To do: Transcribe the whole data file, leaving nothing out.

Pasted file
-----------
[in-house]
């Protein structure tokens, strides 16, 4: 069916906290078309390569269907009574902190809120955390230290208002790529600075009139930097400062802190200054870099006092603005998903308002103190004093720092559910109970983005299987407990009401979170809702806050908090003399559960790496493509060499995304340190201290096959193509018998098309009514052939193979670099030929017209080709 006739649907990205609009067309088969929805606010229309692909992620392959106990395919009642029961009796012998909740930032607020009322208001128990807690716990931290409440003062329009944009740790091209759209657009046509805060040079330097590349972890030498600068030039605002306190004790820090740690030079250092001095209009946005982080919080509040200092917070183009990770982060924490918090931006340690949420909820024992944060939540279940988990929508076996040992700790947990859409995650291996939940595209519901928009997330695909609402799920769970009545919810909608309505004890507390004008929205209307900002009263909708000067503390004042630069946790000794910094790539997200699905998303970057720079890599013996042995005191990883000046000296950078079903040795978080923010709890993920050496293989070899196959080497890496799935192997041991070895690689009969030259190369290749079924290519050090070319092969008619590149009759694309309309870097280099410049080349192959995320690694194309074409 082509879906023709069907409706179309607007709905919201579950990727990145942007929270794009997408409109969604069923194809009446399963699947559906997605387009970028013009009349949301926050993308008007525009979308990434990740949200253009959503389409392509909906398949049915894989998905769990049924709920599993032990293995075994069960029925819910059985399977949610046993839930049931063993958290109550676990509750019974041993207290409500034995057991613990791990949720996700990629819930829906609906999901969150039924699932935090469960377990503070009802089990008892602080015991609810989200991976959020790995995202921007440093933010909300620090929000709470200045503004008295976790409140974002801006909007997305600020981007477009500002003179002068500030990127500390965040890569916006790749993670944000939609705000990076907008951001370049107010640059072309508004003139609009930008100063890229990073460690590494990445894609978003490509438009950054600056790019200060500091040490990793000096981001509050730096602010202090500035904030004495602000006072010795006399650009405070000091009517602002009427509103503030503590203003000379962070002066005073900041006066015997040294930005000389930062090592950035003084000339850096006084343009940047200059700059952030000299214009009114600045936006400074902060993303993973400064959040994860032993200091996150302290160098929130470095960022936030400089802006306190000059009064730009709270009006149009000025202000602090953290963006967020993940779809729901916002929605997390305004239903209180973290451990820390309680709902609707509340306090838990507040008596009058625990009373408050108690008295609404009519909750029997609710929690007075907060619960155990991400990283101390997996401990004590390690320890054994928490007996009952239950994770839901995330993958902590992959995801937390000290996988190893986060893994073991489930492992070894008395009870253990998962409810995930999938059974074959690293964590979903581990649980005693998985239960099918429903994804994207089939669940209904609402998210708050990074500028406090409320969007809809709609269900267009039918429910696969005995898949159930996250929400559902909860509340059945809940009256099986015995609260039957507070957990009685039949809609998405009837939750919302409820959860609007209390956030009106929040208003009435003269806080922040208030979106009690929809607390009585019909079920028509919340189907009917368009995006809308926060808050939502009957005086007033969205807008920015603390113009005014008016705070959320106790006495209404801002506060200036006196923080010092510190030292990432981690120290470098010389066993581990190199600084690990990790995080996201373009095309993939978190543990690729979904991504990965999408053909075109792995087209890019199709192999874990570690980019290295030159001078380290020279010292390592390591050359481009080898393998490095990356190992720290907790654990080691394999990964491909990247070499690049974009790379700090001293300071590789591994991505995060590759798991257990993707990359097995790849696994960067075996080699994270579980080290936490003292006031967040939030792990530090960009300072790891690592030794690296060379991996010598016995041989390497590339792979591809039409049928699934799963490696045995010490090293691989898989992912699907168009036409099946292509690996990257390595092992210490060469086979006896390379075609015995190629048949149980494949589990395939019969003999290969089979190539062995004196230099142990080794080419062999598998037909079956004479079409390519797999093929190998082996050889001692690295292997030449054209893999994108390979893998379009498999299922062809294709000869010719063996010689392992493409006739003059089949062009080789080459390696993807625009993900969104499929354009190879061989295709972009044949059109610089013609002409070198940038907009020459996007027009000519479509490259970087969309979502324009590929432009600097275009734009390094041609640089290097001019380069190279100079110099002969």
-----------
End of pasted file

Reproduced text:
[in-house]
């Protein structure tokens, strides 16, 4: 069916906290078309390569269907009574902190809120955390230290208002790529600075009139930097400062802190200054870099006092603005998903308002103190004093720092559910109970983005299987407990009401979170809702806050908090003399559960790496493509060499995304340190201290096959193509018998098309009514052939193979670099030929017209080709 006739649907990205609009067309088969929805606010229309692909992620392959106990395919009642029961009796012998909740930032607020009322208001128990807690716990931290409440003062329009944009740790091209759209657009046509805060040079330097590349972890030498600068030039605002306190004790820090740690030079250092001095209009946005982080919080509040200092917070183009990770982060924490918090931006340690949420909820024992944060939540279940988990929508076996040992700790947990859409995650291996939940595209519901928009997330695909609402799920769970009545919810909608309505004890507390004008929205209307900002009263909708000067503390004042630069946790000794910094790539997200699905998303970057720079890599013996042995005191990883000046000296950078079903040795978080923010709890993920050496293989070899196959080497890496799935192997041991070895690689009969030259190369290749079924290519050090070319092969008619590149009759694309309309870097280099410049080349192959995320690694194309074409 082509879906023709069907409706179309607007709905919201579950990727990145942007929270794009997408409109969604069923194809009446399963699947559906997605387009970028013009009349949301926050993308008007525009979308990434990740949200253009959503389409392509909906398949049915894989998905769990049924709920599993032990293995075994069960029925819910059985399977949610046993839930049931063993958290109550676990509750019974041993207290409500034995057991613990791990949720996700990629819930829906609906999901969150039924699932935090469960377990503070009802089990008892602080015991609810989200991976959020790995995202921007440093933010909300620090929000709470200045503004008295976790409140974002801006909007997305600020981007477009500002003179002068500030990127500390965040890569916006790749993670944000939609705000990076907008951001370049107010640059072309508004003139609009930008100063890229990073460690590494990445894609978003490509438009950054600056790019200060500091040490990793000096981001509050730096602010202090500035904030004495602000006072010795006399650009405070000091009517602002009427509103503030503590203003000379962070002066005073900041006066015997040294930005000389930062090592950035003084000339850096006084343009940047200059700059952030000299214009009114600045936006400074902060993303993973400064959040994860032993200091996150302290160098929130470095960022936030400089802006306190000059009064730009709270009006149009000025202000602090953290963006967020993940779809729901916002929605997390305004239903209180973290451990820390309680709902609707509340306090838990507040008596009058625990009373408050108690008295609404009519909750029997609710929690007075907060619960155990991400990283101390997996401990004590390690320890054994928490007996009952239950994770839901995330993958902590992959995801937390000290996988190893986060893994073991489930492992070894008395009870253990998962409810995930999938059974074959690293964590979903581990649980005693998985239960099918429903994804994207089939669940209904609402998210708050990074500028406090409320969007809809709609269900267009039918429910696969005995898949159930996250929400559902909860509340059945809940009256099986015995609260039957507070957990009685039949809609998405009837939750919302409820959860609007209390956030009106929040208003009435003269806080922040208030979106009690929809607390009585019909079920028509919340189907009917368009995006809308926060808050939502009957005086007033969205807008920015603390113009005014008016705070959320106790006495209404801002506060200036006196923080010092510190030292990432981690120290470098010389066993581990190199600084690990990790995080996201373009095309993939978190543990690729979904991504990965999408053909075109792995087209890019199709192999874990570690980019290295030159001078380290020279010292390592390591050359481009080898393998490095990356190992720290907790654990080691394999990964491909990247070499690049974009790379700090001293300071590789591994991505995060590759798991257990993707990359097995790849696994960067075996080699994270579980080290936490003292006031967040939030792990530090960009300072790891690592030794690296060379991996010598016995041989390497590339792979591809039409049928699934799963490696045995010490090293691989898989992912699907168009036409099946292509690996990257390595092992210490060469086979006896390379075609015995190629048949149980494949589990395939019969003999290969089979190539062995004196230099142990080794080419062999598998037909079956004479079409390519797999093929190998082996050889001692690295292997030449054209893999994108390979893998379009498999299922062809294709000869010719063996010689392992493409006739003059089949062009080789080459390696993807625009993900969104499929354009190879061989295709972009044949059109610089013609002409070198940038907009020459996007027009000519479509490259970087969309979502324009590929432009600097275009734009390094041609640089290097001019380069190279100079110099002969």